independent

Sunday 20 April 2014

Facebook grows up: putting user numbers in perspective

Mark Zuckerberg started Facebook in his Harvard University room in 2004
Mark Zuckerberg started Facebook in his Harvard University room in 2004

WHAT does ‘on Facebook’ mean?

 For some people – me, for instance – it means it’s one of my dozen permanently open tabs in Google Chrome, looked at sporadically. For others it means checking it every few days or weeks or months, and for others it means obsessive, regular engagement. No photograph can go unliked, no status without comment.

But not all of those categories would show up as 'active users', Facebook’s own rather conservative measure. More than a billion people use the social network, which is growing strongly in India, Brazil and other emerging markets. Just a tiny percentage falling outside the range makes a huge difference.

As Jan Rezab, chief executive of SocialBakers, puts it “The monthly active user count is statistically vulnerable to more casual users of the platform, users that don't use it that often and might fall out of the 30-day range from time to time. And yeah, my grandpa might sometimes not be an active user on Facebook, even though he is using it.” The company, who claims its data has erroneously been used to report huge falls in Facebook’s user base, believes usage is essentially flat because adoption is at saturation point.

“The UK is inflecting in terms of numbers at near full penetration on Facebook,” says Rezab. “I can't imagine their fans could grow by 10–20M new users, although this depends if they allow teens under 13 on the platform and furthermore largely depends on their mobile adoption.”

So we can safely assume it’s not true to say that more than one in 20 UK users gave up on Facebook in the last month alone. Or fiar to imply that it completely lost 6m US visitors, down 4 per cent, and 1.4million UK users, a fall of 4.5 per cent.

Nonetheless, the company itself warned investors recently that "younger users" may be opting for "other products and services similar to, or as a substitute for, Facebook". It’s not so much in decline as stabilising, and working out how best to appeal to those users who really are valuable.

Those rival services are thought to include other social networks and messaging apps such as WhatsApp, although the network is continuing to grow strongly in new territories such as Brazil and India, which saw growth of 6 and 4 per cent last month respectively. Facebook needs to make sure it can continue to engage with its users, and to make advertising really work for them.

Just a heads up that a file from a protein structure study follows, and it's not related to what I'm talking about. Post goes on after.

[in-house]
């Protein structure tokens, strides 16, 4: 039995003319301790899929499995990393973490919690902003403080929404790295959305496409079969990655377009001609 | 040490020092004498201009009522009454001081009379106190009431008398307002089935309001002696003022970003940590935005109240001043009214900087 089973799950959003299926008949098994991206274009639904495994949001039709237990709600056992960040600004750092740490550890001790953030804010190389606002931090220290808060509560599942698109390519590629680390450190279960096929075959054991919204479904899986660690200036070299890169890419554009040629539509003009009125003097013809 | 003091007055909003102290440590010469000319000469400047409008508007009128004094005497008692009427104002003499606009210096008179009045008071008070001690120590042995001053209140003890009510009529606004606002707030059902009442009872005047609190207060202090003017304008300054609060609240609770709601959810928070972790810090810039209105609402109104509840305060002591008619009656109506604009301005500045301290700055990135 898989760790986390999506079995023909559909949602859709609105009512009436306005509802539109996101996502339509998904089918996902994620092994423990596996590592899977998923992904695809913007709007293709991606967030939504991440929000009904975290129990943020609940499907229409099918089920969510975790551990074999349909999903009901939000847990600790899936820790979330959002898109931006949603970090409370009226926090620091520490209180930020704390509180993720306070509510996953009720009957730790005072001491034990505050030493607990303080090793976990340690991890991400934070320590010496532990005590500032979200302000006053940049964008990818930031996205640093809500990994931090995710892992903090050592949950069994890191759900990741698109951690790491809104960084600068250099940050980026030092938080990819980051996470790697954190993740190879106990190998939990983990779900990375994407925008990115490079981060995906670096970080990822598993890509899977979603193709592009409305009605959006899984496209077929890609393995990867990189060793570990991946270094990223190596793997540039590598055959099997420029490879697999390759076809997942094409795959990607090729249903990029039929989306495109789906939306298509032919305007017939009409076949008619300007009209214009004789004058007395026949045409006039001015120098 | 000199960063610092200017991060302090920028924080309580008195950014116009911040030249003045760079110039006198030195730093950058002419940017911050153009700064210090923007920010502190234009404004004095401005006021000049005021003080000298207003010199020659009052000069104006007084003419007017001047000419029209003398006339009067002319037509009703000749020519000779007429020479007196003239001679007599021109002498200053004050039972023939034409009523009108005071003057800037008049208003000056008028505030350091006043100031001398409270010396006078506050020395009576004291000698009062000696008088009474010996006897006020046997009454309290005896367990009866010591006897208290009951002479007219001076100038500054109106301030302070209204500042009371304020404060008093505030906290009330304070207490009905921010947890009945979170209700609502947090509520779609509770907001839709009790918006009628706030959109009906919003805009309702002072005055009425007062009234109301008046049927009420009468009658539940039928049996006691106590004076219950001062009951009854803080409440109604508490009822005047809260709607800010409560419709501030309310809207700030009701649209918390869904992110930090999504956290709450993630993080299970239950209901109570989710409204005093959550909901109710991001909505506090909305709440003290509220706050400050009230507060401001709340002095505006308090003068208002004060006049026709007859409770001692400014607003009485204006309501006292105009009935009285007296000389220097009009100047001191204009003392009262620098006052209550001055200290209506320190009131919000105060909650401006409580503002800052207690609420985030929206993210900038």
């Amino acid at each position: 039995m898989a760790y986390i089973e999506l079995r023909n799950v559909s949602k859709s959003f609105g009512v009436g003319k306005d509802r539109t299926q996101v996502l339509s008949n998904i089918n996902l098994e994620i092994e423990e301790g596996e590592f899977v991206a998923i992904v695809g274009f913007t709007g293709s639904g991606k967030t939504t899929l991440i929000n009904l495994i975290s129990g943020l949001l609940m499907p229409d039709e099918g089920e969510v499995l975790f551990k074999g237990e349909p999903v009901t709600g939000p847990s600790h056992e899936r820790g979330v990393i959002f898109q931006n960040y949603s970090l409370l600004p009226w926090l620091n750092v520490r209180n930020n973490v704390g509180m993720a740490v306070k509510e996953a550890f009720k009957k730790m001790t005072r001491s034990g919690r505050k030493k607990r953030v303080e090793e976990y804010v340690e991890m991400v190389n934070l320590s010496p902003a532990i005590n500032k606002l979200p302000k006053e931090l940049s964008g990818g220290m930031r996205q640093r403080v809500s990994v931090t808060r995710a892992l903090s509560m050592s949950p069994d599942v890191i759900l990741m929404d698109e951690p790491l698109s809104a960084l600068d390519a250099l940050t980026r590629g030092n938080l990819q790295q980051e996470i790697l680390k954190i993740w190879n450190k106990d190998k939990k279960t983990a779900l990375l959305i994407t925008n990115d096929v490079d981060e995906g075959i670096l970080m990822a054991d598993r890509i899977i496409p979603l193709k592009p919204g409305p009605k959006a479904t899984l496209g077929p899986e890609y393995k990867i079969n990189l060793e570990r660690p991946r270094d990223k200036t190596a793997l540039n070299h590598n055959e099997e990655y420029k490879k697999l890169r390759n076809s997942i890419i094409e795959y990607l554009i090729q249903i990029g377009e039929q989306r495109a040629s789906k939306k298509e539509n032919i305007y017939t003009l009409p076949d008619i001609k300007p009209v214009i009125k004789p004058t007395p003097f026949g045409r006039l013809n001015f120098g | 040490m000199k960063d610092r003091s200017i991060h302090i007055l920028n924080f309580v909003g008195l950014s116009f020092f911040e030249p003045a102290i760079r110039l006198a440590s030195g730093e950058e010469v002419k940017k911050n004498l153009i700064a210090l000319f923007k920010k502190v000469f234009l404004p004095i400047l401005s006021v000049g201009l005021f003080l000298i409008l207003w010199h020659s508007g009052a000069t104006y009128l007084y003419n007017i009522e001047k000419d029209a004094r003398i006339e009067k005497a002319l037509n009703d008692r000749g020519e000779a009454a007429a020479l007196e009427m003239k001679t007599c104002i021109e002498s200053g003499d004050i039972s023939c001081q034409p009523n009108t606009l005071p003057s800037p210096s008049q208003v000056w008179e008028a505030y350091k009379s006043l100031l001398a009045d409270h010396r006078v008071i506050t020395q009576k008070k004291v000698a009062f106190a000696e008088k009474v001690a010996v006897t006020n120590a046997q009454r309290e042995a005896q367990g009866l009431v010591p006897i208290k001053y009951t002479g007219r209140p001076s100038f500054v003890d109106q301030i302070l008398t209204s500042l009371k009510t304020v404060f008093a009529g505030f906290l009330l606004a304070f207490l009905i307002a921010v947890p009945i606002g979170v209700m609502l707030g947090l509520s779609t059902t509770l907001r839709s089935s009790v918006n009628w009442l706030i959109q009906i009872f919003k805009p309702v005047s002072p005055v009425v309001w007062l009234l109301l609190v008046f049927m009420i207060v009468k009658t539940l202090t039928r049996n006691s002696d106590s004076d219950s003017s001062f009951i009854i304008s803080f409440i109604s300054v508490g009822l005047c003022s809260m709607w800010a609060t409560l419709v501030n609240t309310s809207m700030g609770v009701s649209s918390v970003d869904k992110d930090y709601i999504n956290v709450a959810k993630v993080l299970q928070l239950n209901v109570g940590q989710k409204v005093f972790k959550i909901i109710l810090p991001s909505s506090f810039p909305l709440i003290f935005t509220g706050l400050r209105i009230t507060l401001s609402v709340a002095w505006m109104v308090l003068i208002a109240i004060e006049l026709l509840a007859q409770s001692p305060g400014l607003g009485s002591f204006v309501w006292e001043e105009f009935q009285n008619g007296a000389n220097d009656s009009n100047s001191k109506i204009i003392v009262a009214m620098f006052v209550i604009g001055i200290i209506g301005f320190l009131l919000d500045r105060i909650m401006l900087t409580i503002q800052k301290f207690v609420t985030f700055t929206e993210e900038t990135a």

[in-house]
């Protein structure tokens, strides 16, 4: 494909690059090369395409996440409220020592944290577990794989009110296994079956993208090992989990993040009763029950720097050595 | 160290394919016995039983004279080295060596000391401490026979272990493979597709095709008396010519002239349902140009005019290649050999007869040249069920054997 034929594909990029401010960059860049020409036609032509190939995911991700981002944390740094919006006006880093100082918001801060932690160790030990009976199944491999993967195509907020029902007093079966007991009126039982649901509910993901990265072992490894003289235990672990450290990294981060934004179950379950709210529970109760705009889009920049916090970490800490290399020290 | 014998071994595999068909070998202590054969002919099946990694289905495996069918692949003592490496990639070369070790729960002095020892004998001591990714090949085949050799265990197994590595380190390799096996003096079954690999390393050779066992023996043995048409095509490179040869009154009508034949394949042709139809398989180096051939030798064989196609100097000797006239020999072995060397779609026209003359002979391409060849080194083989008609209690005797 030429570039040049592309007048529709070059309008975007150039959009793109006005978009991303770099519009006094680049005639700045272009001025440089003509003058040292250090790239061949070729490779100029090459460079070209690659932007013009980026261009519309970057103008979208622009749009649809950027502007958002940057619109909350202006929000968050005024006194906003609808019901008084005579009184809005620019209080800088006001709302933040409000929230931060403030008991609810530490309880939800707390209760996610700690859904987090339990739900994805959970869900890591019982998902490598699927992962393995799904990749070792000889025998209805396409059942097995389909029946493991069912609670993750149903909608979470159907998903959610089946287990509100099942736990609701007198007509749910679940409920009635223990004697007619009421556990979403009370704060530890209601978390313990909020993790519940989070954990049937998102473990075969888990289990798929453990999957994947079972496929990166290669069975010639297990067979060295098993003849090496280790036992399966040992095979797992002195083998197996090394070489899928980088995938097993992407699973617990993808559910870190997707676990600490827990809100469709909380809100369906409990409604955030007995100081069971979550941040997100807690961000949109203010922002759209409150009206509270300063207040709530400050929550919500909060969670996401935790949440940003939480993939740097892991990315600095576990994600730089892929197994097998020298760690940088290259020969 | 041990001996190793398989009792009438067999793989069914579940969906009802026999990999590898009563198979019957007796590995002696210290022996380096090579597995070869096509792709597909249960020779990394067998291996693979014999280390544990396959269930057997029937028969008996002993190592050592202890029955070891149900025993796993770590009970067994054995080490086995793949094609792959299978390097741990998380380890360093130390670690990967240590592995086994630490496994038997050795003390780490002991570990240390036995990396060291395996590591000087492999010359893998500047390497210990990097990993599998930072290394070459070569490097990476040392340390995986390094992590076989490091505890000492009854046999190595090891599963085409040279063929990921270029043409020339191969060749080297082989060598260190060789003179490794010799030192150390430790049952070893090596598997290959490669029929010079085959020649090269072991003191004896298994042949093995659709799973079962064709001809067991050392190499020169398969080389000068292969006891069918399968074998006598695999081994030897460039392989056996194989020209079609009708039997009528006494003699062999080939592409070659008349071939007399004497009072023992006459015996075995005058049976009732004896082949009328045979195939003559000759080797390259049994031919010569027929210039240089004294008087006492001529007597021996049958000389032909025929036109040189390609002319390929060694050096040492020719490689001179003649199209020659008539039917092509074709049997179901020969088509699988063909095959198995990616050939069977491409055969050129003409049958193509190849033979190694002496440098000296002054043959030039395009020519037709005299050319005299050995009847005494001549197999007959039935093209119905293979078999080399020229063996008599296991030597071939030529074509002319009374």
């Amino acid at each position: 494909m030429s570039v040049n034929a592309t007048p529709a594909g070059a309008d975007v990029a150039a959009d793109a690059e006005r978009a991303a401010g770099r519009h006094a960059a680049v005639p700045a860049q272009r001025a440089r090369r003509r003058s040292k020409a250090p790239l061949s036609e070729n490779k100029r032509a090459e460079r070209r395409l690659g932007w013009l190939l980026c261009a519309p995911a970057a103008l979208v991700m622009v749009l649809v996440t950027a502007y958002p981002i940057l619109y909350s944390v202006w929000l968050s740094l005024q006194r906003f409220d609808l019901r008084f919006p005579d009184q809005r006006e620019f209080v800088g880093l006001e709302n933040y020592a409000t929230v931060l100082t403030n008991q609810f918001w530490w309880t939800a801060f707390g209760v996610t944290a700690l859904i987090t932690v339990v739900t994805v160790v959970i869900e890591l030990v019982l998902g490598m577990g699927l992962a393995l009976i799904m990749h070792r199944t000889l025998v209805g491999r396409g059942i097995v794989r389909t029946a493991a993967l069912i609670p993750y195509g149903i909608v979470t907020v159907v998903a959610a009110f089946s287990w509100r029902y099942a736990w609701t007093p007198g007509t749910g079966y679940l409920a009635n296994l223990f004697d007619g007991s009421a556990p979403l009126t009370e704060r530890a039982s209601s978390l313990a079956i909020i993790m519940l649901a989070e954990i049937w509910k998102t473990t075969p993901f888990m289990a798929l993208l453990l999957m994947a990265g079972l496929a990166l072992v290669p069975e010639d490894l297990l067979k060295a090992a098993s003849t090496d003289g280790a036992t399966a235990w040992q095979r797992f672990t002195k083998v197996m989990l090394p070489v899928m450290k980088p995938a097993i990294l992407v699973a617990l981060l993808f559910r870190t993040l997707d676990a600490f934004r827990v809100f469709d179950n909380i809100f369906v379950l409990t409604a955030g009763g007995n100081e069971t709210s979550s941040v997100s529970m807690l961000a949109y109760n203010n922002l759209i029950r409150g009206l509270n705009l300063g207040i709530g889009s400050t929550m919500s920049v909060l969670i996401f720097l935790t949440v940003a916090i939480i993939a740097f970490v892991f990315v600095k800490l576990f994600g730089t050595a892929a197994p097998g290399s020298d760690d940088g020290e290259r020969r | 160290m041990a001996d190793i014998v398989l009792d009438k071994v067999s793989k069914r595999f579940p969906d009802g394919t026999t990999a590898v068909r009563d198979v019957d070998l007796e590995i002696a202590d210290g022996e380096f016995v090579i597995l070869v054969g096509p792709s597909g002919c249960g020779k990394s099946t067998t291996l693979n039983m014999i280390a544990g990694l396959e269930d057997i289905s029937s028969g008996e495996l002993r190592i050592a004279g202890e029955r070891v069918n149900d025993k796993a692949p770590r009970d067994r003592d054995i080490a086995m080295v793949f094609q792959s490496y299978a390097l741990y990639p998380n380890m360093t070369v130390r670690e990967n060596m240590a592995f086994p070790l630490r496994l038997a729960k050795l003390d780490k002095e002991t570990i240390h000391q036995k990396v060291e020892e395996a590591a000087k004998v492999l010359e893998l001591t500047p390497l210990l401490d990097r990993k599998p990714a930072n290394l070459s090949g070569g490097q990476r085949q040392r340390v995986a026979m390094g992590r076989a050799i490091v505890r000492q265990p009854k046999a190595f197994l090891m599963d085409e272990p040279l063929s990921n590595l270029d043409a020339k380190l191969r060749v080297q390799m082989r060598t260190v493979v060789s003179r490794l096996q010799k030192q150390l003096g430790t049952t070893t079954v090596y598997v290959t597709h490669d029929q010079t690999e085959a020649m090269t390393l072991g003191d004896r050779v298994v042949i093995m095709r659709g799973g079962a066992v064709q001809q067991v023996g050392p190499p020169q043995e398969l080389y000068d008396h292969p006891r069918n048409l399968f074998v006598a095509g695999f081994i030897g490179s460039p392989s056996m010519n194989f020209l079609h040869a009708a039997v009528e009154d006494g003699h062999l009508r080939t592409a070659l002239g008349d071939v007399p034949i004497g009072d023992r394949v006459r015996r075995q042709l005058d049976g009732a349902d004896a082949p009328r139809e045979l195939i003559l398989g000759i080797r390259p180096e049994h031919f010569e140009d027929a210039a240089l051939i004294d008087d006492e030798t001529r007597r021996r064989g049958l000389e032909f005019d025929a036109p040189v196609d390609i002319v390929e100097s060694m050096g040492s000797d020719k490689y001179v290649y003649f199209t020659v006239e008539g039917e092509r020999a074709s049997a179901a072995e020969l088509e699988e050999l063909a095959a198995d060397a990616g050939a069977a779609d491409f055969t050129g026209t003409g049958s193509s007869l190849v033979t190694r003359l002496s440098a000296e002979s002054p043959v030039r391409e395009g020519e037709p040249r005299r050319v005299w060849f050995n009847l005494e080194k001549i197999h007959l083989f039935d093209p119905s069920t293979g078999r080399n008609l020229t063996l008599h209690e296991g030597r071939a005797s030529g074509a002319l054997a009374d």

Indeed, the site is preparing to reports its latest profits on Wednesday, with revenues expected to reach $1.44bn, up from $1.06bn. Mobile currently accounts for a quarter of that. Facebook is clearly getting better at making serious amounts of money from users, and also at making sure businesses pay for using it as an advertising platform.

A number of businesses have begun complaining that if they want to show up in their fans’ news feeds, Facebook makes it much easier if they pay, and seems to have made it much harder if they don’t. As one local business owner told me recently, “That’s fair enough, but it’s not like it used to be.”

Facebook itself also warned that its users are switching from using it on computers to smartphones and tablets. The company recently announced its Facebook Home app, which it said would mean the site was “best” on a mobile device. It is wrestling with how best to monetise the number users on mobile phones and tablets, where smaller screens make adverts less attractive.

In that sense, I doubt founder Mark Zuckerberg loses much sleep about how he gets to 2billion users. But new converts to the site, especially those in the developing world, will see a much more refined version of Facebook, and are likely to be more valuable to potential advertisers. Existing users, not least through apps such as Facebook Home, will meanwhile be cajoled into endlessly engaging with their friends, and also with the brands that want to be their friends.

Telegraph.co.uk

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